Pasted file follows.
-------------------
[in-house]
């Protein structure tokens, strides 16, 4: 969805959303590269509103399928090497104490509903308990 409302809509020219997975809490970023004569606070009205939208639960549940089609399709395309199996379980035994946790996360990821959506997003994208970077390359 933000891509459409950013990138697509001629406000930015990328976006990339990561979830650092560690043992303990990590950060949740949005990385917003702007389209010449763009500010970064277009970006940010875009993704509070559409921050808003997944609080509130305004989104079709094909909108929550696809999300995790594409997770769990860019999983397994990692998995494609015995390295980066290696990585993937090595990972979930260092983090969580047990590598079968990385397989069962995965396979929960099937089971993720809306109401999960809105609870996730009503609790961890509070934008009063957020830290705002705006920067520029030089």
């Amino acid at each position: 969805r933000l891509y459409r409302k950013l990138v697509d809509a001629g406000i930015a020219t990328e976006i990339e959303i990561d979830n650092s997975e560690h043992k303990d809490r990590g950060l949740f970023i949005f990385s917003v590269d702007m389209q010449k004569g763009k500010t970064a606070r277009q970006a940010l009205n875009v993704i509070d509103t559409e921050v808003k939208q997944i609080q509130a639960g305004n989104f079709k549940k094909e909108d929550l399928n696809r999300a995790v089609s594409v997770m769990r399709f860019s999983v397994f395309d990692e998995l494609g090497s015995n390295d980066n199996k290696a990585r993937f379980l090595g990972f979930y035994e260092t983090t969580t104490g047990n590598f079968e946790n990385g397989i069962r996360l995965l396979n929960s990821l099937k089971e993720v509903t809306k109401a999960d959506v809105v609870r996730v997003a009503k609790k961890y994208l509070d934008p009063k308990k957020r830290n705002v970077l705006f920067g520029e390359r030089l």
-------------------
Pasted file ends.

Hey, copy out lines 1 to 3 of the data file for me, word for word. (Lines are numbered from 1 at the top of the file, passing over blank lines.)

[in-house]
């Protein structure tokens, strides 16, 4: 969805959303590269509103399928090497104490509903308990 409302809509020219997975809490970023004569606070009205939208639960549940089609399709395309199996379980035994946790996360990821959506997003994208970077390359 933000891509459409950013990138697509001629406000930015990328976006990339990561979830650092560690043992303990990590950060949740949005990385917003702007389209010449763009500010970064277009970006940010875009993704509070559409921050808003997944609080509130305004989104079709094909909108929550696809999300995790594409997770769990860019999983397994990692998995494609015995390295980066290696990585993937090595990972979930260092983090969580047990590598079968990385397989069962995965396979929960099937089971993720809306109401999960809105609870996730009503609790961890509070934008009063957020830290705002705006920067520029030089």
């Amino acid at each position: 969805r933000l891509y459409r409302k950013l990138v697509d809509a001629g406000i930015a020219t990328e976006i990339e959303i990561d979830n650092s997975e560690h043992k303990d809490r990590g950060l949740f970023i949005f990385s917003v590269d702007m389209q010449k004569g763009k500010t970064a606070r277009q970006a940010l009205n875009v993704i509070d509103t559409e921050v808003k939208q997944i609080q509130a639960g305004n989104f079709k549940k094909e909108d929550l399928n696809r999300a995790v089609s594409v997770m769990r399709f860019s999983v397994f395309d990692e998995l494609g090497s015995n390295d980066n199996k290696a990585r993937f379980l090595g990972f979930y035994e260092t983090t969580t104490g047990n590598f079968e946790n990385g397989i069962r996360l995965l396979n929960s990821l099937k089971e993720v509903t809306k109401a999960d959506v809105v609870r996730v997003a009503k609790k961890y994208l509070d934008p009063k308990k957020r830290n705002v970077l705006f920067g520029e390359r030089l």